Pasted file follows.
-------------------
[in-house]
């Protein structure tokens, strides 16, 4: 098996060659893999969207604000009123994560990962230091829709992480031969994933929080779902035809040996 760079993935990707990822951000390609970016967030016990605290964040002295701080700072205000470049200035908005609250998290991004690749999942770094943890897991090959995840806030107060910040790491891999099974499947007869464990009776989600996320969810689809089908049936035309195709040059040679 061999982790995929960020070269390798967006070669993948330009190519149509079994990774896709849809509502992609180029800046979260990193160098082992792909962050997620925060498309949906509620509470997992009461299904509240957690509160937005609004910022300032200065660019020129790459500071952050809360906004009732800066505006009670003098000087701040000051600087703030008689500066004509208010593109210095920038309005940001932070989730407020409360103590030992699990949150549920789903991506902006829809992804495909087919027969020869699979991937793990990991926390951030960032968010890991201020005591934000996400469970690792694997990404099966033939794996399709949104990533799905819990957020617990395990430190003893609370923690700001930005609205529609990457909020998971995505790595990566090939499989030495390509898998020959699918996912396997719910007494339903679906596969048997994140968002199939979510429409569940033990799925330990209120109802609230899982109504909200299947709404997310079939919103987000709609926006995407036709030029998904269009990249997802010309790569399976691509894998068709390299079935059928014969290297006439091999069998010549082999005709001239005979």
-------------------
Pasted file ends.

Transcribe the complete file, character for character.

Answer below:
[in-house]
């Protein structure tokens, strides 16, 4: 098996060659893999969207604000009123994560990962230091829709992480031969994933929080779902035809040996 760079993935990707990822951000390609970016967030016990605290964040002295701080700072205000470049200035908005609250998290991004690749999942770094943890897991090959995840806030107060910040790491891999099974499947007869464990009776989600996320969810689809089908049936035309195709040059040679 061999982790995929960020070269390798967006070669993948330009190519149509079994990774896709849809509502992609180029800046979260990193160098082992792909962050997620925060498309949906509620509470997992009461299904509240957690509160937005609004910022300032200065660019020129790459500071952050809360906004009732800066505006009670003098000087701040000051600087703030008689500066004509208010593109210095920038309005940001932070989730407020409360103590030992699990949150549920789903991506902006829809992804495909087919027969020869699979991937793990990991926390951030960032968010890991201020005591934000996400469970690792694997990404099966033939794996399709949104990533799905819990957020617990395990430190003893609370923690700001930005609205529609990457909020998971995505790595990566090939499989030495390509898998020959699918996912396997719910007494339903679906596969048997994140968002199939979510429409569940033990799925330990209120109802609230899982109504909200299947709404997310079939919103987000709609926006995407036709030029998904269009990249997802010309790569399976691509894998068709390299079935059928014969290297006439091999069998010549082999005709001239005979």